We’re going to witness a bit of history tonight.

Both Dirk Nowitzki and Kobe Bryant are top-10 scorers ever. It will be the first time in years that two top-10 players share the floor. Combined, the two have amassed nearly 60,000 points. Just insane.

There’s much more to tonight’s game, though, than just the historical placement of two megastars. The Mavericks have surged out to a 9-3 start behind an all-time-good offense while the Lakers sit at 3-9 in the beginning of their season. LA did, however, just beat Houston on the Rockets’ home floor on Wednesday night. That’s just another example of why win/loss records really do not matter in the NBA. If you don’t show up to play, a team is going to beat you — especially if that team has Kobe Bryant.

Nevertheless, if both teams play their best game, the Mavericks will win. Dallas just has so much depth, which makes it very difficult for any team to beat the Mavs. Even if a club is better than Dallas 1-3 or even 1-5, the Mavs will get you 6-13. That might be the difference tonight. Kobe is going to get his, but the Mavs — all of them — are going to get theirs.

Mavs Offense Lakers Defense
Points/100 poss. 114.9 (1) 113.4 (30)
eFG% 54.0 (2) 54.8 (29)
TOV% 11.7 (3) 14.9 (17)
Off/Def Reb% 25.5 (15) 73.4 (20)
FT/FGA .259 (22) .355 (T-29)

On paper, at least, this is a juicy matchup for the Mavs. The Lakers’ defense has struggled during the opening stretch of the season, allowing a league-worst 113.4 points per 100 possessions. As Rick Carlisle has reinforced for the past couple seasons, an offense isn’t going to get you anywhere unless the defense steps up, too. That’s been LA’s problem in November; the offense can score, but the defense has struggled to get consistent stops. Every Mavs starter, to a man, has the upper hand in this offense/defense matchup.

Dallas is going to be able to score inside. The Lakers allow opponents to shoot 57.4 percent at the rim this season, per SportVU, 28th-best in the league. The Timberwolves are one of the two teams behind the Lakers, and the Mavericks were able to score a franchise-record 76 points in the paint against Minnesota.

Dallas is going to be able to knock down threes. Opponents are shooting 40.7 percent from deep against LA this season, 28th-best in the league. The Mavs sit just ahead of the Lakers in 27th place, but we’ll get to that in a second. Opponents also hit 10.0 treys per game against the Lakers, but that number is inflated because LA has already played Houston twice, and the Rockets attempt an absurd 33.3 threes per game. The Mavs average 9.2 3PM a night.

Probably the most intriguing one-on-one battle to watch will be Dirk against backup power forward Ed Davis. Davis is built similar to Brandan Wright only he has a few more pounds on his 6′ 10″ frame. He’s very long and very athletic, and he has the best defensive rating (111) on the team. He plays 23.1 minutes per game, so odds are he’ll get plenty of run against Nowitzki.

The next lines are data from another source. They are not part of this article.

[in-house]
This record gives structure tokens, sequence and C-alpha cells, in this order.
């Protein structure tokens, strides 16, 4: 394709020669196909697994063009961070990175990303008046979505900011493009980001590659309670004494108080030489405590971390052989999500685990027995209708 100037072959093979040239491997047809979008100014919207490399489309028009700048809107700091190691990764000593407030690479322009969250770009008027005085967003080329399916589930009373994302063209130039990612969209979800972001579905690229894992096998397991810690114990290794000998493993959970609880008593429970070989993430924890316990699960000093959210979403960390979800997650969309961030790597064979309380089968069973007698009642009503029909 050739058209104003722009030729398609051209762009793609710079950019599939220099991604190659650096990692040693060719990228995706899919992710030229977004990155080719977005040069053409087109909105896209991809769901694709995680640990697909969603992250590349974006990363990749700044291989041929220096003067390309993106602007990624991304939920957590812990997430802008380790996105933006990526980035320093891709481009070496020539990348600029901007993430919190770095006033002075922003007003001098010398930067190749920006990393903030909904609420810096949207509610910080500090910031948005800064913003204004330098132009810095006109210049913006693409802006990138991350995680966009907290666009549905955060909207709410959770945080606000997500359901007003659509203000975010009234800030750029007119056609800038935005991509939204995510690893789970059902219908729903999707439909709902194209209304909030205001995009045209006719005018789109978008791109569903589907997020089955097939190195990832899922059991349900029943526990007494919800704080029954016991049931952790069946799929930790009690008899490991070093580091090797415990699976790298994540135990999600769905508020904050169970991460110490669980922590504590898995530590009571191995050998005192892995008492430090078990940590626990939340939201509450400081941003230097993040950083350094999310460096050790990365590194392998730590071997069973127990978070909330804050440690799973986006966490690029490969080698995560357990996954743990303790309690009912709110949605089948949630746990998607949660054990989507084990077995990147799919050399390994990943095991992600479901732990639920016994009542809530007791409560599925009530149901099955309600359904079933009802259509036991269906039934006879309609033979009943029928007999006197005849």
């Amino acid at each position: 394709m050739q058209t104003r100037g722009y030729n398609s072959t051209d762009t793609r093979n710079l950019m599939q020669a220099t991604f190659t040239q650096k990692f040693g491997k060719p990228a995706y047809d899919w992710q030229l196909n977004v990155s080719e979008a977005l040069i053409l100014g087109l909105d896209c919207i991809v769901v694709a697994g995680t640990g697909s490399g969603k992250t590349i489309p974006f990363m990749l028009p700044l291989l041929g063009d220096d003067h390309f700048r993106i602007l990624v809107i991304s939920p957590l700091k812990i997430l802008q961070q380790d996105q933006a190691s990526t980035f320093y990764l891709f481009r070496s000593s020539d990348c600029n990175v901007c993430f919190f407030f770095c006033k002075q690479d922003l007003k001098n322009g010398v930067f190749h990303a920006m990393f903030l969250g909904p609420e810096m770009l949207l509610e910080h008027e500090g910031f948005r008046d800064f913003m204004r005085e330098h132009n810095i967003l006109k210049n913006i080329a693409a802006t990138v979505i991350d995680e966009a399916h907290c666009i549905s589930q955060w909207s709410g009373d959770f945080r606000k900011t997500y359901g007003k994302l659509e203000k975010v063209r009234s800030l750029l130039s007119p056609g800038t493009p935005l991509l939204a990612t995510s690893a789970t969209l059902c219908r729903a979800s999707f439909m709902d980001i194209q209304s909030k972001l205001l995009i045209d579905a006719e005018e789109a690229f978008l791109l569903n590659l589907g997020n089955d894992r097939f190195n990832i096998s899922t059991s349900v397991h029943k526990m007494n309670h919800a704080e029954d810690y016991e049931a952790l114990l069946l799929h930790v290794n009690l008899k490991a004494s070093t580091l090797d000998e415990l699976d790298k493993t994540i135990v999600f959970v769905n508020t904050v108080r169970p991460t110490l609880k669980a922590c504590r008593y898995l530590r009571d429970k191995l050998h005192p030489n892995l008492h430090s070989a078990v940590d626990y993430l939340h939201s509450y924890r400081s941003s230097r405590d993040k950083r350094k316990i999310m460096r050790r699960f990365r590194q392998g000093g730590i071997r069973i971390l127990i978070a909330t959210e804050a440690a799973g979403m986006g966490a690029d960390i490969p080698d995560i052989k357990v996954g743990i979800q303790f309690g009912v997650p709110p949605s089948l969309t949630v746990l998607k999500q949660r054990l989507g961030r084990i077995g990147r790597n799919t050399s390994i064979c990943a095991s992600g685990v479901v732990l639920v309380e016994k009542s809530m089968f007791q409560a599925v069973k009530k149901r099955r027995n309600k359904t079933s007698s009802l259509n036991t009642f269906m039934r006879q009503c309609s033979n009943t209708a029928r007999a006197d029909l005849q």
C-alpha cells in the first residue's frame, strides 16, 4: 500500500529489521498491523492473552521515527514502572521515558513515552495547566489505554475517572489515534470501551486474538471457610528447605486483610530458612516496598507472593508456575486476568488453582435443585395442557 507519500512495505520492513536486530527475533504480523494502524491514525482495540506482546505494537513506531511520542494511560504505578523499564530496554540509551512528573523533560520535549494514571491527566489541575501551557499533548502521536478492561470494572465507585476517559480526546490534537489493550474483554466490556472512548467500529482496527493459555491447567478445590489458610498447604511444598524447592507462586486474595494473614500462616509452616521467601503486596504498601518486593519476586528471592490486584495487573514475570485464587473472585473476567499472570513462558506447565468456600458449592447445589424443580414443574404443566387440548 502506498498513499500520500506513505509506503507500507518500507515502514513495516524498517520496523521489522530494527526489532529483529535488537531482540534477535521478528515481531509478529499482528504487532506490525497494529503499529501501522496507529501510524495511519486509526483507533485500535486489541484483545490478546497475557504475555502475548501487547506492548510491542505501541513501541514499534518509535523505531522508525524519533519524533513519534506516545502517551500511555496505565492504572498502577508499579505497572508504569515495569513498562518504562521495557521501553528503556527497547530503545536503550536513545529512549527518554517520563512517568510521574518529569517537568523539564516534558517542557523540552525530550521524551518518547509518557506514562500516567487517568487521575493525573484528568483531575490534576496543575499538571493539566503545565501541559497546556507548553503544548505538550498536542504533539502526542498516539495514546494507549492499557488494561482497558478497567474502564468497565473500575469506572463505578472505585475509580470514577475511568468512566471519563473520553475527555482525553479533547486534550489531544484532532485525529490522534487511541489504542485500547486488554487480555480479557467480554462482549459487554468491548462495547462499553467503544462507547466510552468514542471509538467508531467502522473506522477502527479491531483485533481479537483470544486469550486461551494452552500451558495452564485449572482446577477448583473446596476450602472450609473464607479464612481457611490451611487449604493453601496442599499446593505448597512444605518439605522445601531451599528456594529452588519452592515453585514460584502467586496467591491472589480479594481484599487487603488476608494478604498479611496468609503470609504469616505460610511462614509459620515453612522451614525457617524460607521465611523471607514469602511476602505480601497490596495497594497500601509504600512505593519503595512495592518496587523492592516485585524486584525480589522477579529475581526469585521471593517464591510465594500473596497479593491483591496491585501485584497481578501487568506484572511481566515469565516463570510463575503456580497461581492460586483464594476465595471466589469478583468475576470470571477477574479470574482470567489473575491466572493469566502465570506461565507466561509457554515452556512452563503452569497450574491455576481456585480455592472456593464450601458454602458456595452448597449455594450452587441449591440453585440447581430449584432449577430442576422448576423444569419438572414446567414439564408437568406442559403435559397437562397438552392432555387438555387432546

Mavs Defense Lakers Offense
Points/100 poss. 102.3 (11) 104.4 (15)
eFG% 51.2 (T-21) 46.9 (26)
TOV% 19.0 (1) 13.1 (4)
Off/Def Reb% 71.6 (29) 29.1 (4)
FT/FGA .274 (13) .339 (5)

The game is going to be much more balanced on the other end, at least on paper. The Lakers’ Jordan Hill is a monster on the offensive boards, grabbing 4.7 per game. Both Davis and Carlos Boozer each secure more than two per game themselves. Dallas has struggled to consistently clean the glass on defense, so Hill and the others have what it takes to make the Mavs pay if they don’t get a body on a body underneath.

What happens after the shot is unpredictable, but we can predict with some certainty who will be taking a majority of the shots. Kobe’s usage rate of 37.8 percent is the second-highest of his career — the only season higher came in 2005-06, when he scored 35.4 points per game. This season, Bryant’s scoring has dropped to 27.5 points on 24.2 FGA per game, and he’s converting at a career-low 38.6 percent rate. Defenses are keying in on him, often sending two or even three defenders at him to force a tough shot.

Nick Young is the only other Laker who attempts more than 12 field goals per game, and he just recently returned from injury. “Swaggy P,” as he’s known, is a dynamic scorer off the bench and isn’t afraid to let ’em fly from deep. He scored a career-high 17.9 points per game last season and attempted 5.5 threes per game.

The Lakers as a whole, though, rarely shoot threes. LA attempts just 16.5 of them per game, fifth-fewest in the NBA. New coach Byron Scott has made a concerted effort to minimize the team’s three-point attempts in favor of focusing on two-point shots in the mid-range — Kobe’s sweet spot. As a result, only the Kings knock down fewer treys per game than the Lakers.

That plays to the Mavs’ strengths, as Dallas concedes the second-most threes per game by opponents in the NBA. I wouldn’t expect LA to take more threes because of it, but it’s something to keep an eye on. And as Young becomes more acclimated within the offense, their three-point numbers will likely go up.

No matter how you slice it, Dallas has the upper hand in this one. The Mavs’ offense is going to continue to hum as it has all season, so it just comes down to whether or not Dallas can hold Bryant down. It will be interesting to see whether the Mavs relentlessly double-team Kobe or if they let him get his while they focus instead on limiting the players around him. Heck, Carlisle might give him alternating looks throughout the game to keep the offense guessing. Either way, he’s going to score somewhere around 30 almost no matter what. If the Mavs continue their strictly business approach, Dallas should walk out of this one with a win.

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